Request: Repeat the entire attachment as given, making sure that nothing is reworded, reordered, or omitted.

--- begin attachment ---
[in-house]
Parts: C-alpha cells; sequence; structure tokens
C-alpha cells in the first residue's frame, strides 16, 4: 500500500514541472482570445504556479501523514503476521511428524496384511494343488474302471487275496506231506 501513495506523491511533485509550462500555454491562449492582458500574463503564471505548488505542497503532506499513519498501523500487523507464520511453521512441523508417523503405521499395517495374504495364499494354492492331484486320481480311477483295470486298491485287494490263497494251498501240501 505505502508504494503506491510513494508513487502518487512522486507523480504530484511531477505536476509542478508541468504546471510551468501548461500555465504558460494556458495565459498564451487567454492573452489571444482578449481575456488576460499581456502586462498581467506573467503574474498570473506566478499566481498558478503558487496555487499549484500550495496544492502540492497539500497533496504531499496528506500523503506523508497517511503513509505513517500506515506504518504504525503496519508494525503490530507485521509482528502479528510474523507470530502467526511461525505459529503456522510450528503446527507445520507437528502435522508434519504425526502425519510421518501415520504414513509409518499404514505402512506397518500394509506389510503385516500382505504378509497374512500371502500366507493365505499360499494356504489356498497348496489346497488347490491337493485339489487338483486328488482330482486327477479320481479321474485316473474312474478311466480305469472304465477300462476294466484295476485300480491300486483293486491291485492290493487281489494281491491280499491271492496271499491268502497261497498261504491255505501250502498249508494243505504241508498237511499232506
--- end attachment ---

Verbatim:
[in-house]
Parts: C-alpha cells; sequence; structure tokens
C-alpha cells in the first residue's frame, strides 16, 4: 500500500514541472482570445504556479501523514503476521511428524496384511494343488474302471487275496506231506 501513495506523491511533485509550462500555454491562449492582458500574463503564471505548488505542497503532506499513519498501523500487523507464520511453521512441523508417523503405521499395517495374504495364499494354492492331484486320481480311477483295470486298491485287494490263497494251498501240501 505505502508504494503506491510513494508513487502518487512522486507523480504530484511531477505536476509542478508541468504546471510551468501548461500555465504558460494556458495565459498564451487567454492573452489571444482578449481575456488576460499581456502586462498581467506573467503574474498570473506566478499566481498558478503558487496555487499549484500550495496544492502540492497539500497533496504531499496528506500523503506523508497517511503513509505513517500506515506504518504504525503496519508494525503490530507485521509482528502479528510474523507470530502467526511461525505459529503456522510450528503446527507445520507437528502435522508434519504425526502425519510421518501415520504414513509409518499404514505402512506397518500394509506389510503385516500382505504378509497374512500371502500366507493365505499360499494356504489356498497348496489346497488347490491337493485339489487338483486328488482330482486327477479320481479321474485316473474312474478311466480305469472304465477300462476294466484295476485300480491300486483293486491291485492290493487281489494281491491280499491271492496271499491268502497261497498261504491255505501250502498249508494243505504241508498237511499232506